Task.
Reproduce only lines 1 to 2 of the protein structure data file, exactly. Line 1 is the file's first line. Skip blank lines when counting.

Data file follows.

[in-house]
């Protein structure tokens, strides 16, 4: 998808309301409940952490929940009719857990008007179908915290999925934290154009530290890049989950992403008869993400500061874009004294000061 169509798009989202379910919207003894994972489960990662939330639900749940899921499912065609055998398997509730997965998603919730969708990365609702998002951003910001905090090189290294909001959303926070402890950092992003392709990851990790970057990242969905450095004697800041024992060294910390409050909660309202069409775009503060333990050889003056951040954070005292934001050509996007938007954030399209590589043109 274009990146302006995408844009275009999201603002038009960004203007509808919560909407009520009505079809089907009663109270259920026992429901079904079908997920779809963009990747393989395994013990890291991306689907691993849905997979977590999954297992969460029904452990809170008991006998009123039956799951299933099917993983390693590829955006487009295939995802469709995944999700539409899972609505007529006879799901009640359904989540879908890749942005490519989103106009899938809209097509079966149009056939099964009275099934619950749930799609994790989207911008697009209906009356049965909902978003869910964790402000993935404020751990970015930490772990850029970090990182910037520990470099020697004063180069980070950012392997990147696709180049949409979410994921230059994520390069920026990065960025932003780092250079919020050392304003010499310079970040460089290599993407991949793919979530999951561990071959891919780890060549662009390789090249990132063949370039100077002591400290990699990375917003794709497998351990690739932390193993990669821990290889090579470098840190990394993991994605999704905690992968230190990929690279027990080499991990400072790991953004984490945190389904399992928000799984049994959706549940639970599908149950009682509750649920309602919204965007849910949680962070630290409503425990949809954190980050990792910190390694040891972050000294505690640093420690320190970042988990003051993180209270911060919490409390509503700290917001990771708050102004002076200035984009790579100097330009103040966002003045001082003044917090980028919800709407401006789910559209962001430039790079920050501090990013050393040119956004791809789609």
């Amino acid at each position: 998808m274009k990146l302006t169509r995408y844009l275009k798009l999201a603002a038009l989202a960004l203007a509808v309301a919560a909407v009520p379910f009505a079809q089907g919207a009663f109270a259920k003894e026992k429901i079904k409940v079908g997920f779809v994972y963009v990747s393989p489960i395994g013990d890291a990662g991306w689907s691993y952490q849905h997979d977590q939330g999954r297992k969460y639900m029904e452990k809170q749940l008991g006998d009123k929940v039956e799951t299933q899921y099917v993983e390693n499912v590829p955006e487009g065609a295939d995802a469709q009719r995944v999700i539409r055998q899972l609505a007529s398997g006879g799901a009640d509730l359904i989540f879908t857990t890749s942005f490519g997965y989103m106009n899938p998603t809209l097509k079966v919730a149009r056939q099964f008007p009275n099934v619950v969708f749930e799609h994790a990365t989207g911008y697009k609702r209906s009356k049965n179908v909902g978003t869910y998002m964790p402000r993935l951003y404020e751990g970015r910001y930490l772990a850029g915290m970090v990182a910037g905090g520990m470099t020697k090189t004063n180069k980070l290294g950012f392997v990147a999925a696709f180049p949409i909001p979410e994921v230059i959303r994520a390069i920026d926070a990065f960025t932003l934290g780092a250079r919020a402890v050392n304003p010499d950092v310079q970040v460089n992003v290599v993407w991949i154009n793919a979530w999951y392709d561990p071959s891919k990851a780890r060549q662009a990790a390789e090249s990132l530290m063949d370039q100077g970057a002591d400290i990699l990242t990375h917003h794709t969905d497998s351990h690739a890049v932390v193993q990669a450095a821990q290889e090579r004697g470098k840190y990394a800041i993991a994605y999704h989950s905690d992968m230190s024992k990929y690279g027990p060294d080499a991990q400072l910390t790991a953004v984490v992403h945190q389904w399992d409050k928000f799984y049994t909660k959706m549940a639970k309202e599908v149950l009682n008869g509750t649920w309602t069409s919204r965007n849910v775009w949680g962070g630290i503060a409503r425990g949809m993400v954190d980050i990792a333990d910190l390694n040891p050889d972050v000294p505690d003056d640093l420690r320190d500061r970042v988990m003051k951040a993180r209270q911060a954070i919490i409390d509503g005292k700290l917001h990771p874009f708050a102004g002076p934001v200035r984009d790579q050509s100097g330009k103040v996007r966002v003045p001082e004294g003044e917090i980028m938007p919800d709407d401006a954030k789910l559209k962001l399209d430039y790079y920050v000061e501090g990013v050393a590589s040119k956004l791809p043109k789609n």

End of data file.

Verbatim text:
[in-house]
């Protein structure tokens, strides 16, 4: 998808309301409940952490929940009719857990008007179908915290999925934290154009530290890049989950992403008869993400500061874009004294000061 169509798009989202379910919207003894994972489960990662939330639900749940899921499912065609055998398997509730997965998603919730969708990365609702998002951003910001905090090189290294909001959303926070402890950092992003392709990851990790970057990242969905450095004697800041024992060294910390409050909660309202069409775009503060333990050889003056951040954070005292934001050509996007938007954030399209590589043109 274009990146302006995408844009275009999201603002038009960004203007509808919560909407009520009505079809089907009663109270259920026992429901079904079908997920779809963009990747393989395994013990890291991306689907691993849905997979977590999954297992969460029904452990809170008991006998009123039956799951299933099917993983390693590829955006487009295939995802469709995944999700539409899972609505007529006879799901009640359904989540879908890749942005490519989103106009899938809209097509079966149009056939099964009275099934619950749930799609994790989207911008697009209906009356049965909902978003869910964790402000993935404020751990970015930490772990850029970090990182910037520990470099020697004063180069980070950012392997990147696709180049949409979410994921230059994520390069920026990065960025932003780092250079919020050392304003010499310079970040460089290599993407991949793919979530999951561990071959891919780890060549662009390789090249990132063949370039100077002591400290990699990375917003794709497998351990690739932390193993990669821990290889090579470098840190990394993991994605999704905690992968230190990929690279027990080499991990400072790991953004984490945190389904399992928000799984049994959706549940639970599908149950009682509750649920309602919204965007849910949680962070630290409503425990949809954190980050990792910190390694040891972050000294505690640093420690320190970042988990003051993180209270911060919490409390509503700290917001990771708050102004002076200035984009790579100097330009103040966002003045001082003044917090980028919800709407401006789910559209962001430039790079920050501090990013050393040119956004791809789609």